A middle-aged man who carried out a bizarre mugging on a 12-year-old boy has had his jail term cut by top judges.
Immature 46-year-old Lee Steven Cole seemed to have forgotten he had outgrown the schoolyard when he jumped from a bike he was riding on to the back of the boy and got him in a headlock in April last year in Ellesmere Port.
The “extremely phlegmatic” 12-year-old and burly Cole then began fighting, with Cole telling his victim, “give me your phone”
He eventually made off on his bike with the phone, after knocking the boy’s glasses off.
Cole who had an “appalling previous record” for robberies - mainly of old ladies - was jailed for six years at Chester Crown Court in September last year.
The defendant, of Alnwick Drive, Ellesmere Port, pleaded guilty to robbery.
But last week that sentence was cut to five years by Lord Justice Hamblen, at London’s Criminal Appeal Court.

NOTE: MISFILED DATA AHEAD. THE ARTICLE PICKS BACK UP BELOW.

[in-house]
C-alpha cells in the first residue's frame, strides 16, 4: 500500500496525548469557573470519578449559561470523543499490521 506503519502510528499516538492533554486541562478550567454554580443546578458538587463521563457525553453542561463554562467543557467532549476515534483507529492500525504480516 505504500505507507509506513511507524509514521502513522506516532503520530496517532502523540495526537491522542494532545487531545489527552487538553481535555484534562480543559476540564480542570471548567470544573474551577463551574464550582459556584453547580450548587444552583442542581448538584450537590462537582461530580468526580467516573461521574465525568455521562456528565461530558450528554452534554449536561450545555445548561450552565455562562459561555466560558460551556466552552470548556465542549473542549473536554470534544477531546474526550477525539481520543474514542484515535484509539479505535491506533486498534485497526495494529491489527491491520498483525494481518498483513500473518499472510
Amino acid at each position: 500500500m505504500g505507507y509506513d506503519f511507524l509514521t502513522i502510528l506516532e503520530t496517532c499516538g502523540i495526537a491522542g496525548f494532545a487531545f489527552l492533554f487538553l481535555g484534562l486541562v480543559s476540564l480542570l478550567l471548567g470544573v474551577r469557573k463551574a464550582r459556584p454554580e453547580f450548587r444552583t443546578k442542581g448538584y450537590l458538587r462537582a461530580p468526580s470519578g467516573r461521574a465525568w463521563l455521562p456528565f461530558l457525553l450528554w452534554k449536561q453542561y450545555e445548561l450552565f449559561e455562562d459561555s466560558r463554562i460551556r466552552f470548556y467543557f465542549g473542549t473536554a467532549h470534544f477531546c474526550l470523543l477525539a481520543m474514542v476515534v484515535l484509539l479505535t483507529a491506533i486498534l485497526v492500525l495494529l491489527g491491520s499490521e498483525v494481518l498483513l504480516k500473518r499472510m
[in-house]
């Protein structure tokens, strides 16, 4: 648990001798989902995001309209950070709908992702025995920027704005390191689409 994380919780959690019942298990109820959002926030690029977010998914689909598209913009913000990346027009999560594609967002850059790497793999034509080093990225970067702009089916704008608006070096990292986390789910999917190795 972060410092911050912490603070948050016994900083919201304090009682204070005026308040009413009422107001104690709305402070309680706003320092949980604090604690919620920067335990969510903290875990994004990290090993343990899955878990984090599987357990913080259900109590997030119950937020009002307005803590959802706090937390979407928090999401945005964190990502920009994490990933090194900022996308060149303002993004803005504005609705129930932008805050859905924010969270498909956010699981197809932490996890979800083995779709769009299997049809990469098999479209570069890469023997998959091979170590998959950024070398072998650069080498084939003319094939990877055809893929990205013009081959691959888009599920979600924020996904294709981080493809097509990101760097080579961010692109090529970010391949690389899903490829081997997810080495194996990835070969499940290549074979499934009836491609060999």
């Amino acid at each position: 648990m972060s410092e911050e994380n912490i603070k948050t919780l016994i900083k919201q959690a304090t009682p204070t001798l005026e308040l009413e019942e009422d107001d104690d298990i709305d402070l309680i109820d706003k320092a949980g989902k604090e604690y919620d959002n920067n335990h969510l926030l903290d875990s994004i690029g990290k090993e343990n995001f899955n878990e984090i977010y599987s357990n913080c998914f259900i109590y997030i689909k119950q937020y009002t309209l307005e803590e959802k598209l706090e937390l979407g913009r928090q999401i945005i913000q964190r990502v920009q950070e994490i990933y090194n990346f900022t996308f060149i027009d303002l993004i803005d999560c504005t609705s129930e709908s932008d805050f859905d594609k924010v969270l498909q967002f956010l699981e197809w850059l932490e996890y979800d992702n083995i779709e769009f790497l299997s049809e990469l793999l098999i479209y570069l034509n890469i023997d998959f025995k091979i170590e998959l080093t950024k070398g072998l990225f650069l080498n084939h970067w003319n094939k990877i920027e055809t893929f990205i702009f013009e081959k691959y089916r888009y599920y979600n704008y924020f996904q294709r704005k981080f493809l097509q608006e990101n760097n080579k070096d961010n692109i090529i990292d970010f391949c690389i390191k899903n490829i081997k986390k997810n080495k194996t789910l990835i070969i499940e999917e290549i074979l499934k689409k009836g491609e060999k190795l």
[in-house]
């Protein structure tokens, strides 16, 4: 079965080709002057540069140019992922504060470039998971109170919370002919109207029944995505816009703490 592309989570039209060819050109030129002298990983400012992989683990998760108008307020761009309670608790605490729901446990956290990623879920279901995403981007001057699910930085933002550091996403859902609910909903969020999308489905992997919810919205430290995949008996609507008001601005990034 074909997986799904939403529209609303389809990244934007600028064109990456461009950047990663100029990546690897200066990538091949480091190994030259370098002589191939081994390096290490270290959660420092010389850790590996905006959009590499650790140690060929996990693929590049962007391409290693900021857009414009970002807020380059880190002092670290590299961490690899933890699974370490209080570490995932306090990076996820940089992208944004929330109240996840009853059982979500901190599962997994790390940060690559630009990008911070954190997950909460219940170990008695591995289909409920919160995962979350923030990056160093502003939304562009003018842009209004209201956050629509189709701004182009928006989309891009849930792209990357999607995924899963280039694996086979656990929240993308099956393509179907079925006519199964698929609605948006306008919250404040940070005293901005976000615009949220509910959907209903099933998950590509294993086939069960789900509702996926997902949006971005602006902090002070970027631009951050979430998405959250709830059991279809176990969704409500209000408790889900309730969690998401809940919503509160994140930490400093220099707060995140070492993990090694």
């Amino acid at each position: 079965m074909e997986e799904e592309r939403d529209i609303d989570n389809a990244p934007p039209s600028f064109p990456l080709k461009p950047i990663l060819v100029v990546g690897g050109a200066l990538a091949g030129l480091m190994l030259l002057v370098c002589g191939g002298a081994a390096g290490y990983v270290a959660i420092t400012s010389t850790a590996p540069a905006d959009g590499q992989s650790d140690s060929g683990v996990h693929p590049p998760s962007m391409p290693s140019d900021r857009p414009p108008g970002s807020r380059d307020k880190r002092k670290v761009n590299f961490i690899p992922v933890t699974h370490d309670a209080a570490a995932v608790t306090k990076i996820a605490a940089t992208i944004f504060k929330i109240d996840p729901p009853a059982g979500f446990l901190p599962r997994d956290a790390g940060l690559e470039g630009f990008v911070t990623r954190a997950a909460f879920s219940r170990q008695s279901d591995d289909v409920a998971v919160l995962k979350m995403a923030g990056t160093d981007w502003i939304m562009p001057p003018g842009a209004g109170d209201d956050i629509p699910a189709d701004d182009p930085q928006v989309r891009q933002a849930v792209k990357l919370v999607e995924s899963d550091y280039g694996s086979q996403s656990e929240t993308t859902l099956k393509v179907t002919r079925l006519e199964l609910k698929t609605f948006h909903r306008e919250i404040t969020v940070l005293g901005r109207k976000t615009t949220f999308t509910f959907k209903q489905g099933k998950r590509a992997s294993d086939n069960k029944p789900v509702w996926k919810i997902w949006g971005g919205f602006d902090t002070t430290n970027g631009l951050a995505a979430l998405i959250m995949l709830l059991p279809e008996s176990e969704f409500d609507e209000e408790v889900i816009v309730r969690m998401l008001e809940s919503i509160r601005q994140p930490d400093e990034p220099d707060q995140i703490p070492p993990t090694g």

The judge, sitting with Mr Justice William Davis and Sir David Maddison, said that while his terrible record meant he had to be given a stiff sentence, six years was too long.
The 12-year-old victim was said by the judge who sentenced Cole to have suffered serious psychological harm due to the attack.
But Lord Justice Hamblen said that, while he was “badly shaken up”, he had suffered no grave psychological damage.
“The contents of the victim impact statement do not come close to meeting the definition of serious psychological harm,” the judge added.
Slamming Cole’s behaviour he went on: “This was a man in his forties, of reasonable stature.
“Whilst riding a bicycle, he struck a 12-year-old boy from behind...jumped on top of him and took hold of him in a headlock”.
The feisty youth fought back until Cole “struck him in the face, causing his glasses to fall off,” the judge went on.
But the boy had proved himself “extremely phlegmatic for such a young individual.”
“Cole’s previous convictions had to result in an upward adjustment, but to take it this far was excessive,” ruled the appeal judge.
“We reduce the prison term from six years to five years.”
A four-year period of extended licence, that Cole must serve after his release, remained unchanged.